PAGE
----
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Rostom or Rustam Khan (Georgian: როსტომი or როსტომ ხანი) (1565 – 17 November 1658) was a Georgian royal, from the House of Bagrationi, who functioned as a Safavid-appointed vali (i.e. viceroy)/king of Kartli, eastern Georgia, from 1633 until his death.
|King of Kartli |
|Successor||Vakhtang V of Kartli|
|Died||1658 (aged 92–93)|
|Issue||Vakhtang V of Kartli (adopted)|
|Father||David XI of Kartli|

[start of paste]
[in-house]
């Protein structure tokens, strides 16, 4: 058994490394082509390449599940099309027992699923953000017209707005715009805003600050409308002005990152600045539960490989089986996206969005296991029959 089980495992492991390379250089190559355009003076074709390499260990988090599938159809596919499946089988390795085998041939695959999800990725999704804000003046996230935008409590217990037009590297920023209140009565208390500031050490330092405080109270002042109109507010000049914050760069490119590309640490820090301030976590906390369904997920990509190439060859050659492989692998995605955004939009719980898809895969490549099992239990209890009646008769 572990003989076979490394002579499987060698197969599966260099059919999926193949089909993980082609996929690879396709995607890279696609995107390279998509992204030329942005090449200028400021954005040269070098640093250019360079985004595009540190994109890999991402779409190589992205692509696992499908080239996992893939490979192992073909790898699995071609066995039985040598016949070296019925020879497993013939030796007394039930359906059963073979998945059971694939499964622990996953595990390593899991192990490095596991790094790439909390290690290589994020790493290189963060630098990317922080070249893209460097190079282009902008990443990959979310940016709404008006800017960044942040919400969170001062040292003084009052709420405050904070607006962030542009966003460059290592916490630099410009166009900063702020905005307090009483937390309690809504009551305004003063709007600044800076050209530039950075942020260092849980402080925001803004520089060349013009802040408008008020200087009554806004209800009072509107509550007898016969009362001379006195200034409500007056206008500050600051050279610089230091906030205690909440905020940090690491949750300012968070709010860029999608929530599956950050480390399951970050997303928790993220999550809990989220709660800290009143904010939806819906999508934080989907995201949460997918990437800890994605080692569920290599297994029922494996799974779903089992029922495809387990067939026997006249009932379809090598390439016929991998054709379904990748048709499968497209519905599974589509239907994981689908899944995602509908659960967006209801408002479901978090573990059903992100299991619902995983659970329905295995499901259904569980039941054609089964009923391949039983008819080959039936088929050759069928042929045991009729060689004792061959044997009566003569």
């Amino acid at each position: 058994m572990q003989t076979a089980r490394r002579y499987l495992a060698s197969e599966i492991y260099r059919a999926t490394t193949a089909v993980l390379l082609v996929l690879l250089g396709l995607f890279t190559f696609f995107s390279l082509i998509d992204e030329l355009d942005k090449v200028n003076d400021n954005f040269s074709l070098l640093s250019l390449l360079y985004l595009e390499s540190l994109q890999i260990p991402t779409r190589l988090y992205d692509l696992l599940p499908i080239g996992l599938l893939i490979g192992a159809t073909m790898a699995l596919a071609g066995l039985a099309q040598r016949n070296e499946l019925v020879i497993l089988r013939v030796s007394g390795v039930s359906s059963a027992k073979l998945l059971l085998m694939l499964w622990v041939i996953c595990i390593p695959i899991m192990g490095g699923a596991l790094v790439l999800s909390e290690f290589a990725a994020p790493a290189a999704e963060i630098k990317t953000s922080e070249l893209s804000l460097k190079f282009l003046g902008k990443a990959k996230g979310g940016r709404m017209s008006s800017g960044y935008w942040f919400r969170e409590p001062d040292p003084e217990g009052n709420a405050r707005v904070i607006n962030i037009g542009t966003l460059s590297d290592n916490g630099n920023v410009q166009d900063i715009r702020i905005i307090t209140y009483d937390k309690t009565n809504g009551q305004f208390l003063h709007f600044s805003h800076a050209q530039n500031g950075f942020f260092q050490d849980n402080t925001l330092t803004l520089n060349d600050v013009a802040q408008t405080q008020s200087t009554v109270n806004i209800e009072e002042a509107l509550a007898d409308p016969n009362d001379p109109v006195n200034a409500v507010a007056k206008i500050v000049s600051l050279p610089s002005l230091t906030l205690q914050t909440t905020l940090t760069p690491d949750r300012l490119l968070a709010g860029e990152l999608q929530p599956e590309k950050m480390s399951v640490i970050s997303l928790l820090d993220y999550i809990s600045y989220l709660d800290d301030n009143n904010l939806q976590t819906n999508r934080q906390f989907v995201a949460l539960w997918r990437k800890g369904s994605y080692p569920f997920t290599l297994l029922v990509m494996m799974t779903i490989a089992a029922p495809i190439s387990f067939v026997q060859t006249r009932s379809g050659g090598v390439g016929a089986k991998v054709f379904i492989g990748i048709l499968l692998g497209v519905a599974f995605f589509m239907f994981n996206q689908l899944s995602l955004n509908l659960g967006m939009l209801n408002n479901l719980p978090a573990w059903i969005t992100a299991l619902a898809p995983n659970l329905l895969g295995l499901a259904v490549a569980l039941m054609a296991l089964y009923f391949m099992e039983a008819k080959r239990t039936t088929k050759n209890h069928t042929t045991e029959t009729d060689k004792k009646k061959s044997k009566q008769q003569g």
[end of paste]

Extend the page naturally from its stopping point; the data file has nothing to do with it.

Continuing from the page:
A son of Daud Khan, a Georgian prince and convert to Islam, by a concubine, he was born in the Iranian royal capital of Isfahan as Khosro Mirza, and was brought up Muslim by eunuchs alongside young slave recruits. An intelligent and resolute in his decisions, he soon attracted the attention of Shah Abbas I of Safavid who appointed him, in 1618, a darugha (prefect) of the capital Isfahan. From 1625 to 1626, he took part in suppression of the Georgian opposition: he commanded a right flank at the victorious Battle of Marabda and saved part of the Persian troops from a complete disaster at the Battle of Ksani. In 1626, Khosro Mirza was recalled from Georgia and appointed the commander of the Shah's élite gholam corps (qollar-aghasi) three years later. In 1629, Abbas, lying on a deathbed, urged him to protect a grandson and heir Sam Mirza, the future Shah Safi, whom Khosro served faithfully. In 1630, he led a Persian army which defeated the Ottoman forces and captured Baghdad. In the early 1630s, he took part in sidelining and destruction of the Undiladze family, also of Georgian origin, who had dominated the Safavid court for years. Afterwards, he was sent to suppress the opposition of Georgians who had managed to unite the eastern regions of Kartli and Kakheti under Teimuraz I for a brief period of 1630–1633. Teimuraz was joined by a surviving Undiladze, Daud Khan. For his loyalty, Shah Safi appointed him as the new vali of Kartli, and granted him the name of Rostam Khan (Rostom, როსტომი, in Georgian transliteration). Rostom then came to Georgia with a large Persian army commanded by his fellow Georgian Rustam Khan. He soon took control of Kartli and garrisoned all major fortresses with Persian forces, bringing them, however, under his tight control. His willingness to cooperate with his suzerain won for Kartli a larger degree of autonomy. A period of relative peace and prosperity ensued, with the cities and towns being revived, many deserted areas repopulated and commerce flourished. Although Muslim, Rostom helped to restore a major Georgian Orthodox cathedral of Living Pillar (Svetitskhoveli) at Mtskheta, and patronised Christian culture. However, Islam and Persian habits predominated at his court. He ruthlessly crushed an opposition of local nobles, putting to death the catholicos Eudemus I of Georgia, and invaded, in 1648, Kakheti, forcing Teimuraz to flee to Imereti (western Georgia).